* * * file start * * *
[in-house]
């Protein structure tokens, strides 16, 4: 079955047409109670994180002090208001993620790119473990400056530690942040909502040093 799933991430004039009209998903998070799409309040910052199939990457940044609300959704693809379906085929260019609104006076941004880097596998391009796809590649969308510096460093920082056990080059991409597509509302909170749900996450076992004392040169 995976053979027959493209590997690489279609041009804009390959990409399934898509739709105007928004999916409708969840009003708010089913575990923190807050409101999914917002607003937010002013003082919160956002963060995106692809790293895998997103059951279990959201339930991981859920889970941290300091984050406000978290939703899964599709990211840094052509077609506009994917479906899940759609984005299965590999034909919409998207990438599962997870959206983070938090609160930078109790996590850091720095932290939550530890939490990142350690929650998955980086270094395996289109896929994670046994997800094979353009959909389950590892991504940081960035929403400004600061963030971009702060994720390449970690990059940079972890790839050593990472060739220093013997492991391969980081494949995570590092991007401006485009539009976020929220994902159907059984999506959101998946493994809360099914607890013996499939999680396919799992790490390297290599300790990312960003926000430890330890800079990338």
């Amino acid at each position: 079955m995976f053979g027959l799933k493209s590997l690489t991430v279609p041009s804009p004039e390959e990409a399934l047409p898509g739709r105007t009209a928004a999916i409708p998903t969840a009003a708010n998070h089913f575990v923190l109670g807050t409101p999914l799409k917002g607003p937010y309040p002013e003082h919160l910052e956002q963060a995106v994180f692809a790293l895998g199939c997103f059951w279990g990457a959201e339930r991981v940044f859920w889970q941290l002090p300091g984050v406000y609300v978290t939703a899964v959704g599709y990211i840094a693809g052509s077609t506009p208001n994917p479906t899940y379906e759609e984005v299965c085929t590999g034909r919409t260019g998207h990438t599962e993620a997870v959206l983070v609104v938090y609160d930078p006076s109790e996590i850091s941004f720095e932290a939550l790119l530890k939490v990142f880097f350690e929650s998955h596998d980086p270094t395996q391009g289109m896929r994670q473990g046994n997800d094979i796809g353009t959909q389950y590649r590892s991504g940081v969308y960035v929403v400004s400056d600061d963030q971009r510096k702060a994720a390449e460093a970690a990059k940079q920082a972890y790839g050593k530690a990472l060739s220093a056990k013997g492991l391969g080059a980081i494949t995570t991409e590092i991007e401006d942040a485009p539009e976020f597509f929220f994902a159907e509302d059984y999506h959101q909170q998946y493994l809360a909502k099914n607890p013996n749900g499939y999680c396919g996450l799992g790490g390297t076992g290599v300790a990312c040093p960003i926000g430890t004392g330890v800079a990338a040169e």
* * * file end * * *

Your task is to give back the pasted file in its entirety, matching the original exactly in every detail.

[in-house]
């Protein structure tokens, strides 16, 4: 079955047409109670994180002090208001993620790119473990400056530690942040909502040093 799933991430004039009209998903998070799409309040910052199939990457940044609300959704693809379906085929260019609104006076941004880097596998391009796809590649969308510096460093920082056990080059991409597509509302909170749900996450076992004392040169 995976053979027959493209590997690489279609041009804009390959990409399934898509739709105007928004999916409708969840009003708010089913575990923190807050409101999914917002607003937010002013003082919160956002963060995106692809790293895998997103059951279990959201339930991981859920889970941290300091984050406000978290939703899964599709990211840094052509077609506009994917479906899940759609984005299965590999034909919409998207990438599962997870959206983070938090609160930078109790996590850091720095932290939550530890939490990142350690929650998955980086270094395996289109896929994670046994997800094979353009959909389950590892991504940081960035929403400004600061963030971009702060994720390449970690990059940079972890790839050593990472060739220093013997492991391969980081494949995570590092991007401006485009539009976020929220994902159907059984999506959101998946493994809360099914607890013996499939999680396919799992790490390297290599300790990312960003926000430890330890800079990338």
């Amino acid at each position: 079955m995976f053979g027959l799933k493209s590997l690489t991430v279609p041009s804009p004039e390959e990409a399934l047409p898509g739709r105007t009209a928004a999916i409708p998903t969840a009003a708010n998070h089913f575990v923190l109670g807050t409101p999914l799409k917002g607003p937010y309040p002013e003082h919160l910052e956002q963060a995106v994180f692809a790293l895998g199939c997103f059951w279990g990457a959201e339930r991981v940044f859920w889970q941290l002090p300091g984050v406000y609300v978290t939703a899964v959704g599709y990211i840094a693809g052509s077609t506009p208001n994917p479906t899940y379906e759609e984005v299965c085929t590999g034909r919409t260019g998207h990438t599962e993620a997870v959206l983070v609104v938090y609160d930078p006076s109790e996590i850091s941004f720095e932290a939550l790119l530890k939490v990142f880097f350690e929650s998955h596998d980086p270094t395996q391009g289109m896929r994670q473990g046994n997800d094979i796809g353009t959909q389950y590649r590892s991504g940081v969308y960035v929403v400004s400056d600061d963030q971009r510096k702060a994720a390449e460093a970690a990059k940079q920082a972890y790839g050593k530690a990472l060739s220093a056990k013997g492991l391969g080059a980081i494949t995570t991409e590092i991007e401006d942040a485009p539009e976020f597509f929220f994902a159907e509302d059984y999506h959101q909170q998946y493994l809360a909502k099914n607890p013996n749900g499939y999680c396919g996450l799992g790490g390297t076992g290599v300790a990312c040093p960003i926000g430890t004392g330890v800079a990338a040169e």